Keeping the calendar helps you create the “good stuff” too. It give you time to think ahead about the goals of your marketing, your copy, and the headline of each piece… not just whipping something out because your fave guru told you so.

    It’s gotta be planned in advance with Swiss precision, yet look like you just wrote it in your underwear while eating a bowl of Froot Loops.

    -Joshua Black

  10. I agree that Tricks never work, or not for too long and then what you have done is not alienated your target market and it could ruin your reputation in the Internet Marketing world. Writing good content is the best way to speak to your target market which identifies with their pain points. You are simply answering questions that they already had. Then if you have a product or service that can solve that problem you have a leg up.

  11. You are right when you said tricks don’t’ work forever. Shortcuts tend to cost not only time but can at times, also cost money to fix in the long run. This also makes me wonder if I can go back to my old articles and see If I can probably polish some up a bit with new headlines and probably add a dash of more usefulness here and there. Thank Ms. Simone.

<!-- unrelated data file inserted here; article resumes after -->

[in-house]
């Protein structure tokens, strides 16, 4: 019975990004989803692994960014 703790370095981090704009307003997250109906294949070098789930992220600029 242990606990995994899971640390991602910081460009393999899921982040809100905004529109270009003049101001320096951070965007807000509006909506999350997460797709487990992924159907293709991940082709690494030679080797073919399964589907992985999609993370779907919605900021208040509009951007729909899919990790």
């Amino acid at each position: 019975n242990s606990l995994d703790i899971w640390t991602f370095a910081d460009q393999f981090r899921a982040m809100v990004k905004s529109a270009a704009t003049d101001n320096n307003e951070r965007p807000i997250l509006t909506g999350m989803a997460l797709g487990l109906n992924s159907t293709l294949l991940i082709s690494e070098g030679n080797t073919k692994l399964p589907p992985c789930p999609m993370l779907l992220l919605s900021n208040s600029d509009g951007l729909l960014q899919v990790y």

12. Hey Sonia,

    Nice post and a useful reminder. These three points are fundamental but easily said. The trick is surely knowing how to write content that is useful, easy to digest & with appropriate calls to action… and I’m guessing that comes with practice.

    What this post has done for me is told me I need to read more of your stuff because I’m sure you answer the ‘how’ question elsewhere, right?

    In the meantime, my personal approach is simply to write more.

    take care & best wishes,
    Alan

    • We take a pretty good whack at “How” in the email newsletter course. :) That was why we created it — to answer some of those questions that are really evergreen.